Get Your Ducts in a Row

By smei

Posted 18/03/19

It’s an unfortunate fact that more than half[1] of the fires attended by fire fighters in the UK are related to cooking equipment in restaurants, canteens, hotel kitchens and fast food outlets. One of the most common issues is with extraction systems[2], which can be a significant source of fire risk if they are not kept clear of grease and other residues – combine them with naked flames, heat and a fast-paced environment and it’s easy to see how serious issues could ensue.

To put that in context, London Fire Brigade points out that the ten serious commercial kitchen fires in London every week are often made worse because the blaze is able to spread through dirty ventilation duct work[3]. Make no mistake, the Fire Brigade takes this risk very seriously indeed, and fire officers have the power to close down a building if they feel extraction systems are unsafe[4].

Insurance companies are increasingly taking this issue seriously too, and regular duct work cleaning, carried out by an accredited contractor is almost a universal requirement of commercial catering business insurance. Indeed, failure to comply can see insurance invalidated and claims rejected[5].

 

Protect your Business

Clearly, if a serious fire were to affect your business the first concern is the danger to life, to your family, staff and customers. But once that immediate fear is allayed, then attention turns to the damage to property, equipment and stock – and to recovering as quickly as possible.

That is why doing everything to prevent the spread of fire through ducting is so important – it’s vital to prevent fires, limit damage, and ensure your insurance cover steps in when you need it.

So, what can you do to address the risk posed by ventilation and extractor ducting?

There are some simple actions you can take yourself, to address issues that heighten the risk of a fire spreading into ducting. They include checking that the safety features on your kitchen equipment are working properly and, of course, that the equipment itself is in good working order. For instance, check that any frying ranges are fitted with working

 

Extraction Systems Need Specialist Attention

When it comes to extraction systems and ducting, most, if not all, insurers insist the entire system ‒including flues, hoods, canopies, extraction motors, fans, and the entire length of any ducting ‒ is cleaned by specialist contractors. That is because these systems pose such a high risk, either as the source of fire or as a route through which it can spread quickly.

But not all extracting system cleaning contractors are the same, so it’s important to check carefully that the company you use is properly accredited and meets the standards set out by the good practice guide, ‘Internal Cleanliness of Ventilation Systems’ (TR/19), which is overseen by the Building Engineering Services Association (BESA)[6].

So, when choosing a cleaning specialist, ask yourself questions like ‘Does its work comply with industry best practice? ‘, ‘Will the system be fully clean?’, and ‘Will I get a proper post-clean report?’

Beyond accreditation, there are two key areas to pay attention to:

  • Access: Remember, it is simply not acceptable for a ventilation cleaning company to say things like “All accessible areas were cleaned”. For one thing, it could be that only a small section of the ducting was accessible, so the majority is then left with dangerous build-ups of grease and oil – the kind that causes fires and invalidates insurance. Rather, the company should make every effort to make all areas accessible, for instance by fitting access panels. If that is not possible, they should clearly explain the access issues, suggest ways to address them and include in their report a diagram showing which areas of the system have, and have not been cleaned – and why.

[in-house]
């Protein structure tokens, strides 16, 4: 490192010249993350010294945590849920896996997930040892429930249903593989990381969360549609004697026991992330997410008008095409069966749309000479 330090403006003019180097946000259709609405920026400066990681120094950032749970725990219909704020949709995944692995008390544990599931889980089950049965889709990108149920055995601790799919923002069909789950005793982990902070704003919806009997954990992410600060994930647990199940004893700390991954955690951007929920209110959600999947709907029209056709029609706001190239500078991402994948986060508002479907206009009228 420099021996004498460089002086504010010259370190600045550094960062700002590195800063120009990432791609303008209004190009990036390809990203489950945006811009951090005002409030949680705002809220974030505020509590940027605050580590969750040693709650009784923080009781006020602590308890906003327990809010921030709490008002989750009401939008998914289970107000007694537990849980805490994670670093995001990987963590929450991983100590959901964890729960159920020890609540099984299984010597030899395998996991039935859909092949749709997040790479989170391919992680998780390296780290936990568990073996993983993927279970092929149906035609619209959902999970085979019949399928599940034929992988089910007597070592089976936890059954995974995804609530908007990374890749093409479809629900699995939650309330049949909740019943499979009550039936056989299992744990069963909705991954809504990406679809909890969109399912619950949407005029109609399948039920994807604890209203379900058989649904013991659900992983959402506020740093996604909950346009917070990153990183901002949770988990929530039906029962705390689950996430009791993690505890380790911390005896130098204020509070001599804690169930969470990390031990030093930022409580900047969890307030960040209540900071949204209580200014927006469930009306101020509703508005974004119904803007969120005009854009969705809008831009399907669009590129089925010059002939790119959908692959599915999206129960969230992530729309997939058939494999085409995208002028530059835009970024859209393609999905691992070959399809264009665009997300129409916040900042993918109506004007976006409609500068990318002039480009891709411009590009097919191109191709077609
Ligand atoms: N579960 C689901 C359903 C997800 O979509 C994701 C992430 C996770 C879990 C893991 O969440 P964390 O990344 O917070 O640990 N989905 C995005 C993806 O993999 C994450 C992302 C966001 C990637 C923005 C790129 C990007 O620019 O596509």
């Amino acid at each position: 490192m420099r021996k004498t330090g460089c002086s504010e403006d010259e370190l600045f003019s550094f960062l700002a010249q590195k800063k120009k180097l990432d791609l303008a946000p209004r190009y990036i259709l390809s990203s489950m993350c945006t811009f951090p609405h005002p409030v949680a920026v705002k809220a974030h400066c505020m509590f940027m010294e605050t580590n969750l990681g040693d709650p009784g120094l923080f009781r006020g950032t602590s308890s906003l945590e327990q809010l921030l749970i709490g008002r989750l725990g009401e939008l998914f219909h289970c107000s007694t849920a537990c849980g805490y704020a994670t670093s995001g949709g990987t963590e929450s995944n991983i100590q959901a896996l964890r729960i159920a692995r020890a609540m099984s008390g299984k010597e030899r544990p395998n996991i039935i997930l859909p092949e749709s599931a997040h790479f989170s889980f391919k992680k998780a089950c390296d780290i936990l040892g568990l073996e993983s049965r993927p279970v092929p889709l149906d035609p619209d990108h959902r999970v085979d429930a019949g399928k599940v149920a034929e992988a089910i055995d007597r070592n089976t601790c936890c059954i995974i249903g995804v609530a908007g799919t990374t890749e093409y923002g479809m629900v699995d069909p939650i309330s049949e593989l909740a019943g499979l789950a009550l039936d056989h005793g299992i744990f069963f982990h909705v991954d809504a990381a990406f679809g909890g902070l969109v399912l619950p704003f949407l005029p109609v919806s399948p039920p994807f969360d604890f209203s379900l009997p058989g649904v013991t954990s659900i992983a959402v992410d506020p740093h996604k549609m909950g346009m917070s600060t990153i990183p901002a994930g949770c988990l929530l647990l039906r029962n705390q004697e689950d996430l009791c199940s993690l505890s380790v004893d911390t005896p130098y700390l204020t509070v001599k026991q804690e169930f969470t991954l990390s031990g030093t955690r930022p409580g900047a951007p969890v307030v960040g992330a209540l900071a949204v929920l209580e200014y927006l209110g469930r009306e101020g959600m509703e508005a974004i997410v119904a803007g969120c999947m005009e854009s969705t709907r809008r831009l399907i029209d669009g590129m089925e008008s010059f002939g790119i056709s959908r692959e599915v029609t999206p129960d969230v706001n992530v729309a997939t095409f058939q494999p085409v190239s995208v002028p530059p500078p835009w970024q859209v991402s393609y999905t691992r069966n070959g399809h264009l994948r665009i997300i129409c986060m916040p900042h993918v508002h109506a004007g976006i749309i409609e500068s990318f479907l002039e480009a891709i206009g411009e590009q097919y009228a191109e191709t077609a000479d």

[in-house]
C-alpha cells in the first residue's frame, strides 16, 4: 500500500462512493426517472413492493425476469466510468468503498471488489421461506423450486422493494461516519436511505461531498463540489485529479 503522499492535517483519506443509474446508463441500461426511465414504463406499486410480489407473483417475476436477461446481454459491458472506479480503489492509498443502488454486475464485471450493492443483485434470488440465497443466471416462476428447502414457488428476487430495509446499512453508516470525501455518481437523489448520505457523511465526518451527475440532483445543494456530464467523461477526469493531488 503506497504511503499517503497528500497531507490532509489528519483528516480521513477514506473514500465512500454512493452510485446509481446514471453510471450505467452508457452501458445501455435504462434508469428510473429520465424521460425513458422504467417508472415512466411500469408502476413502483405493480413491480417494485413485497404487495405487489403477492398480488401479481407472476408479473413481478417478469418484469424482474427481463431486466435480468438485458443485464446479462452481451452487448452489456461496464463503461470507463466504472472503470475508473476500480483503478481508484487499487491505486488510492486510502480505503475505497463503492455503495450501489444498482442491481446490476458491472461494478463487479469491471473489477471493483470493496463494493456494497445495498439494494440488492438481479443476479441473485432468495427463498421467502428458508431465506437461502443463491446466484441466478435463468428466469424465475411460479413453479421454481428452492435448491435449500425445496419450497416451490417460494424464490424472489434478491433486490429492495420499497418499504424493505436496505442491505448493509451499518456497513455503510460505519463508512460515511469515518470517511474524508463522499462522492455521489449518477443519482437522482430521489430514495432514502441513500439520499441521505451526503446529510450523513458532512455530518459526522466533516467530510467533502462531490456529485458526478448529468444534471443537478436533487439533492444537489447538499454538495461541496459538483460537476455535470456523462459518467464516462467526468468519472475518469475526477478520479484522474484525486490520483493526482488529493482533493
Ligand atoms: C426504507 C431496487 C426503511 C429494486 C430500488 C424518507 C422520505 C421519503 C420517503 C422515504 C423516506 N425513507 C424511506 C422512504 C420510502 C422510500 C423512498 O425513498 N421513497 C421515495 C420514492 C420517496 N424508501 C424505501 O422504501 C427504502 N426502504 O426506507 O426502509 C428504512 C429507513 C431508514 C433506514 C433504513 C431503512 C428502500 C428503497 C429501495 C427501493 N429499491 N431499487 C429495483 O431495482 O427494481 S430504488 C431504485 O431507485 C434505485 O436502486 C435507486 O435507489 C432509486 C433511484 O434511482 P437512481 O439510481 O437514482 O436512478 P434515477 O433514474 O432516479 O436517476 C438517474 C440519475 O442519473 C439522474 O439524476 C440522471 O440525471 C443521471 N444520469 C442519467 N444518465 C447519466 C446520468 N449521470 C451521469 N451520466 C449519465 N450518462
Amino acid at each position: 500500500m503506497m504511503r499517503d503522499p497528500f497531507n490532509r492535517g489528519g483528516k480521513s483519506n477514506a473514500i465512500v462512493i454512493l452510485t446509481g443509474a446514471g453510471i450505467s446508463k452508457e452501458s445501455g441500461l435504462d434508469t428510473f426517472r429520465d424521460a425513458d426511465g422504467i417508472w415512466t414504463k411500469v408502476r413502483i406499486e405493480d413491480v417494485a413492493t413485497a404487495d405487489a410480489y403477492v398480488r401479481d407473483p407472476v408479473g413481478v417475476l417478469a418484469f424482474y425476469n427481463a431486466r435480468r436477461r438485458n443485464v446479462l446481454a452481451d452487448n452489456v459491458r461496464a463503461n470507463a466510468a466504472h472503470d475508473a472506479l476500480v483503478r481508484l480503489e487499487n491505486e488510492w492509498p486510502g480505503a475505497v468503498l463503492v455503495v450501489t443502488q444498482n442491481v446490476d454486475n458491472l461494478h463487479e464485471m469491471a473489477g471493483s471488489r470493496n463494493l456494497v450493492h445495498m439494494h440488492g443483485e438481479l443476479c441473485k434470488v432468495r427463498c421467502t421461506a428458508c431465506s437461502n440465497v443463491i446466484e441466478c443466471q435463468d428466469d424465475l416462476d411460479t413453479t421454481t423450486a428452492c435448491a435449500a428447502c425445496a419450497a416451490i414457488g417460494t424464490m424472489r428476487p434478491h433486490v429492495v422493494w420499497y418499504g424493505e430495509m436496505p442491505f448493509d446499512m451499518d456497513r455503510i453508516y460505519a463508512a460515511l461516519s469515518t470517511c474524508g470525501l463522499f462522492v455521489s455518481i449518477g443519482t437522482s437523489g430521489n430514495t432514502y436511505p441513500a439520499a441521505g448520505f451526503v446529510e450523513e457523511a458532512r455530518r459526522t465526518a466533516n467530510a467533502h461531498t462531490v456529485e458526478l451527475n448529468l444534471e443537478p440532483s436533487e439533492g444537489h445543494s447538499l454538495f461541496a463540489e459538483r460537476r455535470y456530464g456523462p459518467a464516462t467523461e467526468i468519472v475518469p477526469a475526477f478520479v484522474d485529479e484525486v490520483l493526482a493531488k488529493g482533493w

• Reporting: Every clean should be accompanied by a detailed report setting out things like the pre-clean state of the entire system and, if necessary recommendations to alter the frequency of cleaning regimes. For instance, if a system was found to be have a particularly heavy build-up of dirt – certainly over the recommended 200 microns[1] ‒ then cleaning might need to be carried out more frequently than before. Similarly, reports should include system diagrams and photographs to clearly show the condition of your system before and after cleaning. Without these reports and photos, you simply cannot know whether the cleaning being carried out is up to the standard required by your insurer.

 

The Bottom Line

In the end, when it comes to extraction system safety, the health and safety of staff and customers, and the future of your business could be on the line. Ask yourself “Could my business recover if it was affected by a serious, uninsured fire”?

The answer is almost certainly “No”, so leave nothing to chance and make sure your extracting system cleaning regime ticks all the right boxes.

If you’d like any help or guidance related to any of the topics in this article, get in touch on 0330 134 4564.

 

References

[1] http://www.indepthhygiene.co.uk/blog/2016/09/15/ductwork-cleaning-is-booming?q=duct

[2] http://www.indepthhygiene.co.uk/blog/2016/09/15/ductwork-cleaning-is-booming?q=duct

[3] http://www.indepthhygiene.co.uk/blog/2016/09/15/ductwork-cleaning-is-booming?q=duct

[4] http://www.indepthhygiene.co.uk/blog/2016/09/15/ductwork-cleaning-is-booming?q=duct

[5] http://www.rainbow-int.co.uk/articles/often-commercial-kitchen-ducts-cleaned/

[6] http://www.indepthhygiene.co.uk/blog/2016/09/15/ductwork-cleaning-is-booming?q=duct

Posted 18/03/19

Author: smei

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